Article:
Speaking to NutraIngredients-Asia, Dr. Anuradha Khadilkar, deputy director of the Hirabai Cowasji Jehangir Medical Research Institute in Pune, India, said high doses of vitamin D supplementation could, in some cases, raise the overall lipid profile of an individual.
This, he said, should be considered by clinicians recommending high doses for deficiencies as well as the nutrition industry making vitamin D supplements and fortified foods.
“Increases in cholesterol due to vitamin D supplements may be a health concern,” he said.
Discussing his recently published research in the Indian Journal of Endocrinology and Metabolism, Khadilkar said a randomized control trial among middle-aged, vitamin D-deficient Indian men showed the negative side of supplementation.
A total of 203 men, aged 40-60, participated in the study and were split into three groups – control, increased sunlight exposure and cholecalciferol supplementation.
The study ran for six months with daily interventions and an overall compliance of 95% and measured 25-Hydroxy vitamin D (250HD) levels - the major circulating form of vitamin D and the precursor of the active form – as well as total cholesterol (TC), low-density lipoprotein cholesterol (LDL-C) and high-density lipoprotein cholesterol (HDL-C) levels.
“Our results do indicate risk of adverse effects of vitamin D supplements on the lipid profile of adult Indian men,” Khadilkar said. “Though larger studies are required to confirm these results, our study cautions clinicians against the use of very high doses of vitamin D supplements.”
Results showed distinct differences in cholesterol levels between men who had increased their sunlight exposure by 20 minutes per day between 11am and 3pm and men who had taken a 1000 IU (international unit) vitamin D supplement every day.
“Our study demonstrates that with increases in sunlight exposure, there is improvement in vitamin D concentrations and lipid profile, while, in comparison, orally administered vitamin D had an adverse effect on lipid profile,” Khadilkar’s team wrote.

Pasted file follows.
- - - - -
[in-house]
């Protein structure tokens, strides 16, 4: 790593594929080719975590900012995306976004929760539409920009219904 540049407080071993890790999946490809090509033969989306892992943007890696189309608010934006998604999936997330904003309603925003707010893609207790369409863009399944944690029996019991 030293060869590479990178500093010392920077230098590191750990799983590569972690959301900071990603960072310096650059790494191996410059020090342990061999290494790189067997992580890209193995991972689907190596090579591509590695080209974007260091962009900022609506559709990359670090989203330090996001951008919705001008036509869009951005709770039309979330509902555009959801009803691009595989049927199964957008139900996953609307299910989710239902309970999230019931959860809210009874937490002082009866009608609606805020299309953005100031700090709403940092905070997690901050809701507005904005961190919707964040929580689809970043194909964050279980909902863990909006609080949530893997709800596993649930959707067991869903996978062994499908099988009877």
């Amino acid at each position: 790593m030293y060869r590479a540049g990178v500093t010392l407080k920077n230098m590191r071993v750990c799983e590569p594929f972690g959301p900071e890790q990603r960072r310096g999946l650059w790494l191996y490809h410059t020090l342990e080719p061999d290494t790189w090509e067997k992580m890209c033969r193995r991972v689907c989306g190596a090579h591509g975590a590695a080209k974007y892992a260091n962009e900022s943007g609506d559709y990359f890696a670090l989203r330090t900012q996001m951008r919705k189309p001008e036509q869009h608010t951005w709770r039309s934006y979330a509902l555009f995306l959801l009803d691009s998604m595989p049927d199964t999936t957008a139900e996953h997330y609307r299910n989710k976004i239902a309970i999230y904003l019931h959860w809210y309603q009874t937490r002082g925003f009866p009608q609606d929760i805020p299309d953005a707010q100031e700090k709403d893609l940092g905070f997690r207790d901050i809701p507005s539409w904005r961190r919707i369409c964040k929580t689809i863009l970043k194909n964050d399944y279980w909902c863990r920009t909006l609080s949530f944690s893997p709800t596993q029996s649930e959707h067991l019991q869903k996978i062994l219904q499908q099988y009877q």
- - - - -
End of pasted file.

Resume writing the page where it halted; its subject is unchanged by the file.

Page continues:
Among the sunlight exposure group there was a “significant decrease” in TC of 9.4% and LDL-C also dropped 7.2%. A “small decrease” of 3.3% was also noted in the HDL-C levels for this group.
By comparison, results among the group taking vitamin D supplements were very different, with a “significant increase” in TC of 5.5%, and a rise of 3.6% HDL-C and 3.4% LDL-C.
Why the difference?
The researchers said the differences could be due to a number of mechanisms at work, impacting the overall lipid profile of these individuals.
However, they said HDL-C reductions in the sunlight exposure group could be explained on the basis that the common substrate 7-DHC in skin was possibly used for synthesis of vitamin D due to increased sunlight exposure and thus reduced cutaneous cholesterol production and consequently HDL-C concentration.
“Increase in HDL-C in the cholecalciferol supplemented group could possibly be explained with the same logic, wherein with oral supplementation, lesser 7-DHC is used for vitamin D production,” they wrote.
Mechanisms for the increase in LDL-C among the supplements group remained “unclear”, they said – “it is not known whether sunlight exposure affects cholesterol metabolism by improving vitamin D status or is independent of it”.
Impact for industry…
Dr Khadilkar said it was important that, where possible, public health advice shifted away from the increasing trend of prescribing and recommending vitamin D supplementation.
“Public health advice would imply change in lifestyle in favor of natural sunlight exposure for at least one hour per day to get adequate vitamin D levels, without the risk of increase in cholesterol levels… especially in tropical countries where skin cancer risks are not very high.”
For producers of fortified foods, he said it could also be time to revise levels of vitamin D in certain products.
Source: Indian Journal of Endocrinology and Metabolism
Published: May-June, 2017, Volume 3, Pages 393-398. Doi: 10.4103/ijem.IJEM_9_17
“Randomized control trial assessing impact of increased sunlight exposure versus vitamin D supplementation on lipid profile in Indian vitamin D deficient men”
Authors: AV. Khadilkar et al.